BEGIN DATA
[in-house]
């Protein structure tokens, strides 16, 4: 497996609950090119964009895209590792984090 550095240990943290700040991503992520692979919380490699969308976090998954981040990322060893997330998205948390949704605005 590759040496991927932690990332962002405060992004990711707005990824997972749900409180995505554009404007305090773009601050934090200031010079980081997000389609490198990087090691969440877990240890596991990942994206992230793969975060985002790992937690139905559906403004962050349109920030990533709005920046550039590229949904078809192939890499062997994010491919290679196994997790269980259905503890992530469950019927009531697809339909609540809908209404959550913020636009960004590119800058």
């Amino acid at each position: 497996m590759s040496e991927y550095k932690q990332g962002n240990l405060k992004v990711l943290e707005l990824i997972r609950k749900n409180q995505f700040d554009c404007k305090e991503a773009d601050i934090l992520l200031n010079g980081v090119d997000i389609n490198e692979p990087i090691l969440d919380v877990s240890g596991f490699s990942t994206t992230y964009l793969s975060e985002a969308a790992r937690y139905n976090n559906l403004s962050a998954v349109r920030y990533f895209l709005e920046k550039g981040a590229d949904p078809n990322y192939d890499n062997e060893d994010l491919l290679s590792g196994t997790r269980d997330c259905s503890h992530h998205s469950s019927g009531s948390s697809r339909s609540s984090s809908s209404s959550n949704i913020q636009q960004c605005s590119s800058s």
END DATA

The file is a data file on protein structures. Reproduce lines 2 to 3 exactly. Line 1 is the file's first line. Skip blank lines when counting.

């Protein structure tokens, strides 16, 4: 497996609950090119964009895209590792984090 550095240990943290700040991503992520692979919380490699969308976090998954981040990322060893997330998205948390949704605005 590759040496991927932690990332962002405060992004990711707005990824997972749900409180995505554009404007305090773009601050934090200031010079980081997000389609490198990087090691969440877990240890596991990942994206992230793969975060985002790992937690139905559906403004962050349109920030990533709005920046550039590229949904078809192939890499062997994010491919290679196994997790269980259905503890992530469950019927009531697809339909609540809908209404959550913020636009960004590119800058």
């Amino acid at each position: 497996m590759s040496e991927y550095k932690q990332g962002n240990l405060k992004v990711l943290e707005l990824i997972r609950k749900n409180q995505f700040d554009c404007k305090e991503a773009d601050i934090l992520l200031n010079g980081v090119d997000i389609n490198e692979p990087i090691l969440d919380v877990s240890g596991f490699s990942t994206t992230y964009l793969s975060e985002a969308a790992r937690y139905n976090n559906l403004s962050a998954v349109r920030y990533f895209l709005e920046k550039g981040a590229d949904p078809n990322y192939d890499n062997e060893d994010l491919l290679s590792g196994t997790r269980d997330c259905s503890h992530h998205s469950s019927g009531s948390s697809r339909s609540s984090s809908s209404s959550n949704i913020q636009q960004c605005s590119s800058s």